Curator Nancy Strickland Fields is a member of the Lumbee Tribe and is also the curator of the Museum of the Southeast American Indian at the University of North Carolina at Penbrooke. She has nearly two decades of experience in museum education, working in spaces like the Museum of Contemporary Native Art in Santa Fe, New Mexico. She is pursuing a doctorate in Public History at NC State University with a research focus on Southeastern Native peoples and the American Colonial experience.

Cultural Significance, Resistance, and Resilience

While the exhibit focuses on the multifacetedness of Indigenous art, it also presents itself as an opportunity for cultural communication and the importance of language when approaching these artworks. It opens and closes the show with information on the correct terminology for addressing Indigenous peoples and their tribal affiliations. It also provided historical context for the variations in addressing native tribes and Indigenous nations. The Indian Removal Act of 1830, which divided tribes across the United States, led to many variations. This is where we get specific designations, such as the Southern Cheyenne.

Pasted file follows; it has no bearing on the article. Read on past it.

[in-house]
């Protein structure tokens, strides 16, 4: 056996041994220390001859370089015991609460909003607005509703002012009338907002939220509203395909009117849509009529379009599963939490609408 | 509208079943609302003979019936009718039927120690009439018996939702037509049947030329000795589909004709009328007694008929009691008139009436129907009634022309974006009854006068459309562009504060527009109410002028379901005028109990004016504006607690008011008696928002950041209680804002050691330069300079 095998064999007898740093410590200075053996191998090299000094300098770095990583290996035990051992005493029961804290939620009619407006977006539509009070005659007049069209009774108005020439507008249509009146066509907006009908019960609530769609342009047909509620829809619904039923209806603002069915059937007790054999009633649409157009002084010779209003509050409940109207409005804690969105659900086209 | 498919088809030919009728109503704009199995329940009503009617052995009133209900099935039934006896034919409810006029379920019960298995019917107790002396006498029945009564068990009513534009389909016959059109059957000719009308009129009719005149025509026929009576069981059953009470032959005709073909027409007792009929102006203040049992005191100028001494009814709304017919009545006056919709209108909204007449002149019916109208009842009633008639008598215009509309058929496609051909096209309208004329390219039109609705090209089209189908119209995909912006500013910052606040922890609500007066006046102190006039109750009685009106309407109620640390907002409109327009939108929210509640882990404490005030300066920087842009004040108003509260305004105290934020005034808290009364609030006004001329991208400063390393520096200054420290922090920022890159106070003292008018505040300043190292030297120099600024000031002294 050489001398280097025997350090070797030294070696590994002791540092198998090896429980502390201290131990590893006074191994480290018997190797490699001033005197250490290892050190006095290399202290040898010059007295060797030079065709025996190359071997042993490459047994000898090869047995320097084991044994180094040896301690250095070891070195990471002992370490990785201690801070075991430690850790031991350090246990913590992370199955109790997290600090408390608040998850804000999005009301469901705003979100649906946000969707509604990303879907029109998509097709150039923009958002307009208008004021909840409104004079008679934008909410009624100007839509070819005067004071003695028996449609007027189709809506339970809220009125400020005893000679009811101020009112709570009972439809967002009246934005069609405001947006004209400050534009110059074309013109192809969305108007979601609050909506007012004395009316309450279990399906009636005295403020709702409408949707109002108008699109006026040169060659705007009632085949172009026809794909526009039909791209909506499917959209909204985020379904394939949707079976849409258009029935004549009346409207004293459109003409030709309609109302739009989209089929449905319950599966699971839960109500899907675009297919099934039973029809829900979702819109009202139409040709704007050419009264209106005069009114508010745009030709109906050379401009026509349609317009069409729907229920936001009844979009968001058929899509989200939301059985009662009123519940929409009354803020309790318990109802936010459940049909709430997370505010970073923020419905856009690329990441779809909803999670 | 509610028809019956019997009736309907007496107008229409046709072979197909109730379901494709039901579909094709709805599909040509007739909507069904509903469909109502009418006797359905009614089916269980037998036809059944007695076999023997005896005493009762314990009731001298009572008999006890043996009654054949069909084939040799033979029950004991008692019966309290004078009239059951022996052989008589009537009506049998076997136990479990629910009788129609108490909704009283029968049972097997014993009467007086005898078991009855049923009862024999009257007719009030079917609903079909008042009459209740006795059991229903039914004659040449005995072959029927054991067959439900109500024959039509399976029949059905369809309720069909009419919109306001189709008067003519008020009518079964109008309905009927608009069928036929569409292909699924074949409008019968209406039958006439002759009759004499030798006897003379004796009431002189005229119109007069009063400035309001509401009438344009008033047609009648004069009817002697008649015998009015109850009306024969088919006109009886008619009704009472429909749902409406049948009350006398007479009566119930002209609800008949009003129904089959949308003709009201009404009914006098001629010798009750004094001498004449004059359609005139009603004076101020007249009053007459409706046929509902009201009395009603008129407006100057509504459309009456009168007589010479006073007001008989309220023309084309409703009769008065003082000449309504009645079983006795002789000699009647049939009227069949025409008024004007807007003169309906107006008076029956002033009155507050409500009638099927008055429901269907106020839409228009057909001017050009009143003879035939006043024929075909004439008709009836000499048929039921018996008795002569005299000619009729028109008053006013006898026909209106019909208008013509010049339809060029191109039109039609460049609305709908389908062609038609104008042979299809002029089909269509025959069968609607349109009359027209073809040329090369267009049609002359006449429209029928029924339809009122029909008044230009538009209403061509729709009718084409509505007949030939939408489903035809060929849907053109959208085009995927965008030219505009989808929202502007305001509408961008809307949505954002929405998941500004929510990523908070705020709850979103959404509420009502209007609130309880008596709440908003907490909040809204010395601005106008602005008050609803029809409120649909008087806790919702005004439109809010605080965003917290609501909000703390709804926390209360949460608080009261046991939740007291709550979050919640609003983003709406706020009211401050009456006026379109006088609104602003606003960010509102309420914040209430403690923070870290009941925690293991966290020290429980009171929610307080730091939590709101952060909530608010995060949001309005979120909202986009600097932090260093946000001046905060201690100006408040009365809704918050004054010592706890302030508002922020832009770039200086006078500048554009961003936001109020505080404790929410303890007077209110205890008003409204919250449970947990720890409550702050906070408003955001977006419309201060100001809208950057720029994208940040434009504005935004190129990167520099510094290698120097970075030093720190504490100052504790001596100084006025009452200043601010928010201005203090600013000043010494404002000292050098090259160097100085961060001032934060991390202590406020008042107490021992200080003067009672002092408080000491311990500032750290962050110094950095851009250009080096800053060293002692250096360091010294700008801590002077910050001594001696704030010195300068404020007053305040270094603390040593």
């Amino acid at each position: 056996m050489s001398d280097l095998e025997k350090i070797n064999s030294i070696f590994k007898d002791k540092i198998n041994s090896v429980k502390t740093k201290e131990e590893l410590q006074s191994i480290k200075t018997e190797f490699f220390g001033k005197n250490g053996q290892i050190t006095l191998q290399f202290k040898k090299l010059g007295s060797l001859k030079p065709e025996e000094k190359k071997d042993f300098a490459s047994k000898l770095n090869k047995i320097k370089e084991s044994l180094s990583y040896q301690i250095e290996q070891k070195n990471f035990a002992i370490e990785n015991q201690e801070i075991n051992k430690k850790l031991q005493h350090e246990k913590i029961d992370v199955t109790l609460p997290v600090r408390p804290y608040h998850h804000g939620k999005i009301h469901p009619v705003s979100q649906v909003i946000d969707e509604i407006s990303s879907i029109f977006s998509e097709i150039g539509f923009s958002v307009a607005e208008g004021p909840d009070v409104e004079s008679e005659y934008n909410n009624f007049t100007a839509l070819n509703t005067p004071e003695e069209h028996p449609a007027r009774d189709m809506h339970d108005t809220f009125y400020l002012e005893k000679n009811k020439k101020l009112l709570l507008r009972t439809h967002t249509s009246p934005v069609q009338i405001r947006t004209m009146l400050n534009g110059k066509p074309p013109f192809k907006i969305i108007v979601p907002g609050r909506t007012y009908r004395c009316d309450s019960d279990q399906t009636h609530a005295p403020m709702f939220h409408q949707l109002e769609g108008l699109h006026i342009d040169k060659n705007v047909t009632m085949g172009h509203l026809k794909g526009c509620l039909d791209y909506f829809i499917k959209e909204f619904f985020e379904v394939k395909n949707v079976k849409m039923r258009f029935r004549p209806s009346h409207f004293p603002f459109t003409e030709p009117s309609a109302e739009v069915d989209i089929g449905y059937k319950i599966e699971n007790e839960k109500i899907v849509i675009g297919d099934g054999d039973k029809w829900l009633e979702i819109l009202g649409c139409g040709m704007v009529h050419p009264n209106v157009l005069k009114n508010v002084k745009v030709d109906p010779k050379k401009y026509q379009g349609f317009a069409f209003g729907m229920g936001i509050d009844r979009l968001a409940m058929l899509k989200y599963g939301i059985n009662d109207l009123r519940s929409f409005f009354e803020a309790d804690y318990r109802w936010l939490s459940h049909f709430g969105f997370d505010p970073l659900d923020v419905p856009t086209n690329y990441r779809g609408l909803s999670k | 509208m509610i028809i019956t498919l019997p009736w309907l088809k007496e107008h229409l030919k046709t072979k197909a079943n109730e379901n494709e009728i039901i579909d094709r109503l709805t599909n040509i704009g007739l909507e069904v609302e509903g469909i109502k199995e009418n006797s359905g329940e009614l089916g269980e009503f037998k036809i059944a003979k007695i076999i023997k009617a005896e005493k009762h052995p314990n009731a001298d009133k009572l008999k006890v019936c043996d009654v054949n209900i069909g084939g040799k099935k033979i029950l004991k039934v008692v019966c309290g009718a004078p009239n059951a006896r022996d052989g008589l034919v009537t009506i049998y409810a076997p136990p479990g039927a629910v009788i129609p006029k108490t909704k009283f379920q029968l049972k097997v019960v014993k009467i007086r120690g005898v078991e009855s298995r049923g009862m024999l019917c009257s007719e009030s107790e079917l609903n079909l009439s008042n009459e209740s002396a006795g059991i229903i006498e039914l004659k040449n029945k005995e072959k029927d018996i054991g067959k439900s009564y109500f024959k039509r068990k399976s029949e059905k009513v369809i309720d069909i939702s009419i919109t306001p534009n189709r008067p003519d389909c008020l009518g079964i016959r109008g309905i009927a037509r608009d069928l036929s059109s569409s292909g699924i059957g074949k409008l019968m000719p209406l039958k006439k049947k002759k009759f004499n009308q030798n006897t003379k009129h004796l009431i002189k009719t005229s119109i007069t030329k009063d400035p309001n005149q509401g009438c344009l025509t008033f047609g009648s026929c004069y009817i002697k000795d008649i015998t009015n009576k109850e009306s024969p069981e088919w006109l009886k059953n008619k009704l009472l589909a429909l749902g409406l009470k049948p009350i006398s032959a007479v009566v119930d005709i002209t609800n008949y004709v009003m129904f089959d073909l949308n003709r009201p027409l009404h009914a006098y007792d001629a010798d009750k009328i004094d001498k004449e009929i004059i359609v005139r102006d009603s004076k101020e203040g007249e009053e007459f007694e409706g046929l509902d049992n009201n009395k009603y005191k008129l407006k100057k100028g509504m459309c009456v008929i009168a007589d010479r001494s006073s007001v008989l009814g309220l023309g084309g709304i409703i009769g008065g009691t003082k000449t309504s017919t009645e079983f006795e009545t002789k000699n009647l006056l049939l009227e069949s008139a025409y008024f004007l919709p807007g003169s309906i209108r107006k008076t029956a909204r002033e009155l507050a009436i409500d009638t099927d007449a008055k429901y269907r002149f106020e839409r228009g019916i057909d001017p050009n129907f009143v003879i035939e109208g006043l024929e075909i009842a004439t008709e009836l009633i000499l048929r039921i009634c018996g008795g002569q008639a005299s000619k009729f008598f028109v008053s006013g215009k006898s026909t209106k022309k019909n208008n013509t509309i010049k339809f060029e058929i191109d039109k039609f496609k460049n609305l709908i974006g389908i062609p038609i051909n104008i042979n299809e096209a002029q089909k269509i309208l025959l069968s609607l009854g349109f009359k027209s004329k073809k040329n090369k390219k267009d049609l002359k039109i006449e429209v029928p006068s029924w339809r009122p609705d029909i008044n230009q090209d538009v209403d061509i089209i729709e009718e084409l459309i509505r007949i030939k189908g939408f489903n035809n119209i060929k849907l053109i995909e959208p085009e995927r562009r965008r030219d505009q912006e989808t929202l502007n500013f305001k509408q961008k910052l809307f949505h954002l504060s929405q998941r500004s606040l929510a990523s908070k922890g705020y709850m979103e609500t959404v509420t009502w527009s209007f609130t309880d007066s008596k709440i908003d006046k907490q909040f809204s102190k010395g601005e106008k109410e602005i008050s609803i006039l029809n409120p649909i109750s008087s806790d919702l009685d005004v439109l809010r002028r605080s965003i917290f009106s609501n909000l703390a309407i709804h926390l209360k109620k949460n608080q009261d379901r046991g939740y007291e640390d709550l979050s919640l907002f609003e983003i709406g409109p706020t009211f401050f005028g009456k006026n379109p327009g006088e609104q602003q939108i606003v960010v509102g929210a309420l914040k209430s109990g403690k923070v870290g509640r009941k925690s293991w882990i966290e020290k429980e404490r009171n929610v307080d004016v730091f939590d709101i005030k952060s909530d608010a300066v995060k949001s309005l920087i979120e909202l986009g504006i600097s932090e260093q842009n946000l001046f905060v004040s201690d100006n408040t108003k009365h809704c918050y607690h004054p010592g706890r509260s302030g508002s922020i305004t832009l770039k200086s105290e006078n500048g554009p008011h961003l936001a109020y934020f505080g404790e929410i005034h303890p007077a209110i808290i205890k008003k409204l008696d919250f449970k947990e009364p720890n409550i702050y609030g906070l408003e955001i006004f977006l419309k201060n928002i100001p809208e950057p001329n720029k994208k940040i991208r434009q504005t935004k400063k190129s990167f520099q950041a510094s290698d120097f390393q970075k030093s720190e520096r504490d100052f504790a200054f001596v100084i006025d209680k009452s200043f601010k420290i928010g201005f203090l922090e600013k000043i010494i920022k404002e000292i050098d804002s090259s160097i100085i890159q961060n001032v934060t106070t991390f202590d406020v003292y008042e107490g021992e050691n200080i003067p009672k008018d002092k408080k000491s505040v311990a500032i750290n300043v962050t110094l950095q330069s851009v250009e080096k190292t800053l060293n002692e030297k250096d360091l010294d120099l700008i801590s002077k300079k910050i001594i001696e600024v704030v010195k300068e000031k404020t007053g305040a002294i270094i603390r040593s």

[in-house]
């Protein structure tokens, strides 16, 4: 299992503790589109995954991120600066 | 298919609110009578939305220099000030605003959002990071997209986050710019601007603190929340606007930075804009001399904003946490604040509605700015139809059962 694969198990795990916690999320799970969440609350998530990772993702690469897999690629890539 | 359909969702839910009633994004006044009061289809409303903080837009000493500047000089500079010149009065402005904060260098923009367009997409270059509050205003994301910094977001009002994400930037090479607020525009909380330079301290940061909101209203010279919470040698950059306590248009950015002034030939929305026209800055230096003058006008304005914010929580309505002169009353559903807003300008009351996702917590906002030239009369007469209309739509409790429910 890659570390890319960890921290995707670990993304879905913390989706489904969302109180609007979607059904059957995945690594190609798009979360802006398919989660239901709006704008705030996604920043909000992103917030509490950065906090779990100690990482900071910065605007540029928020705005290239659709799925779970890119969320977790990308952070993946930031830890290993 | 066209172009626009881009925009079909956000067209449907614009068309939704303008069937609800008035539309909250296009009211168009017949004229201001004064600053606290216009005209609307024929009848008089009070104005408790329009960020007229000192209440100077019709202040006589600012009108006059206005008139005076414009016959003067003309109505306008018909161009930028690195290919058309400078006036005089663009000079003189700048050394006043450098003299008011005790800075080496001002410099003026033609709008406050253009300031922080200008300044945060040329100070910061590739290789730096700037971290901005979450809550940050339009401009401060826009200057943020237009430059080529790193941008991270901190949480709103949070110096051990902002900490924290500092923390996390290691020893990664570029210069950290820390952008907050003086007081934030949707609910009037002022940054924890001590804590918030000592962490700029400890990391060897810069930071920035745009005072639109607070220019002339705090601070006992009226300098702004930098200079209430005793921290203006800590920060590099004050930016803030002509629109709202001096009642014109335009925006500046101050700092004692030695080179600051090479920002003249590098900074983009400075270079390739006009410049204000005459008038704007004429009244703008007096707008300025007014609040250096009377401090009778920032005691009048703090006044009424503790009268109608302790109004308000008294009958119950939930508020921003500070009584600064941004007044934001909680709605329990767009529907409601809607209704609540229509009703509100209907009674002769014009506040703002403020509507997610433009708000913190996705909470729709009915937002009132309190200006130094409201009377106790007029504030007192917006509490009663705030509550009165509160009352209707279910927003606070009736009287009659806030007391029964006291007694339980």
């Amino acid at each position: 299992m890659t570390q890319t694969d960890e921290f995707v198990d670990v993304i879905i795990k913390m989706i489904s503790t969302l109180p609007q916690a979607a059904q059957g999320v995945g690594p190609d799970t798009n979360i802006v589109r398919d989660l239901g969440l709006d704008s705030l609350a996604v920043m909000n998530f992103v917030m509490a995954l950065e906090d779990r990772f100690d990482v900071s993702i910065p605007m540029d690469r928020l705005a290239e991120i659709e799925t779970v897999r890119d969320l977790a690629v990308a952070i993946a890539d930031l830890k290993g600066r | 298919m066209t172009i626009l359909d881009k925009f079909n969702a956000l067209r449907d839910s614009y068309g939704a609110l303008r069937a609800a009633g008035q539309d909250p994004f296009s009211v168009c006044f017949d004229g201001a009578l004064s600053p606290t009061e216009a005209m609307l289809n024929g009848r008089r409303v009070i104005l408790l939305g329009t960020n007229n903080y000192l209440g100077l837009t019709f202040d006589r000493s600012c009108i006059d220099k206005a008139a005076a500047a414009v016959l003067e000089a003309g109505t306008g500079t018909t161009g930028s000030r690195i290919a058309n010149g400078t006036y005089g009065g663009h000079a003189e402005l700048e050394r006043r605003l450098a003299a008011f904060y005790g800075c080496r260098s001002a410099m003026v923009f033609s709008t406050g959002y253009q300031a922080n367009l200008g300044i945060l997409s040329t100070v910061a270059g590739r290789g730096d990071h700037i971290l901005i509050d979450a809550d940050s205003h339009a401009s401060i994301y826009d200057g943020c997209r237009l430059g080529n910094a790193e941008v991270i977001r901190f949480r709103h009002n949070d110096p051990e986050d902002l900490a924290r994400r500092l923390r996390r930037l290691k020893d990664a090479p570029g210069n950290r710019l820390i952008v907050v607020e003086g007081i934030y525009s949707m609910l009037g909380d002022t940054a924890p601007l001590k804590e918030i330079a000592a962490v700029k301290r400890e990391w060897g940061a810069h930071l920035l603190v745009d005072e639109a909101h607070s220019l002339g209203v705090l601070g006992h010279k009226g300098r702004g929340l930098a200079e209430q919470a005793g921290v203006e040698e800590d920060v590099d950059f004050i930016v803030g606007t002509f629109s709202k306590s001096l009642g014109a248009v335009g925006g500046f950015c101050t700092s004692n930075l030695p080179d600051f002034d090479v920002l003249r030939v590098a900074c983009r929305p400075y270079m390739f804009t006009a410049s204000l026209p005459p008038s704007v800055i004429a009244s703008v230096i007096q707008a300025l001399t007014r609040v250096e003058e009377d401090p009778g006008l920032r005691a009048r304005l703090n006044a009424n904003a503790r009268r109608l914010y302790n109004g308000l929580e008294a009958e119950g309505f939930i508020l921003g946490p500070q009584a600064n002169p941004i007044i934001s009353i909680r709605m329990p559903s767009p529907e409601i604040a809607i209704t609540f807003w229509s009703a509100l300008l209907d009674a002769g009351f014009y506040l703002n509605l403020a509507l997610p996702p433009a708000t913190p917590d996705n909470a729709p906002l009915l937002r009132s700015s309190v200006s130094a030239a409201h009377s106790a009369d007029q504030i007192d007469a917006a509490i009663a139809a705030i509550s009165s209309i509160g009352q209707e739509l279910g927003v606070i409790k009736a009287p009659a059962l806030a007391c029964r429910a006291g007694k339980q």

These vibrant colors and meticulous beadworks show more than a culture of passion and community. They represent a culture of resistance and resilience, no longer allowing the world to ignore their voices and culture. Before I even booked my tickets, I was excited to see what new and captivating exhibits the North Carolina Museum of Art was hosting. Gibson is a member of the Mississippi Band of Choctaw Indians and is half-Cherokee.

Jeffery Gibson (Mississippi Choctaw), I Put a Spell on You, 2015, repurposed punching bag, glass beads, artificial sinew, and steel, H. 40 x W. 14 x D. 14 in., Nasher Museum of Art, Duke University, Museum Purchase (c) Jeffery Gibson, Photo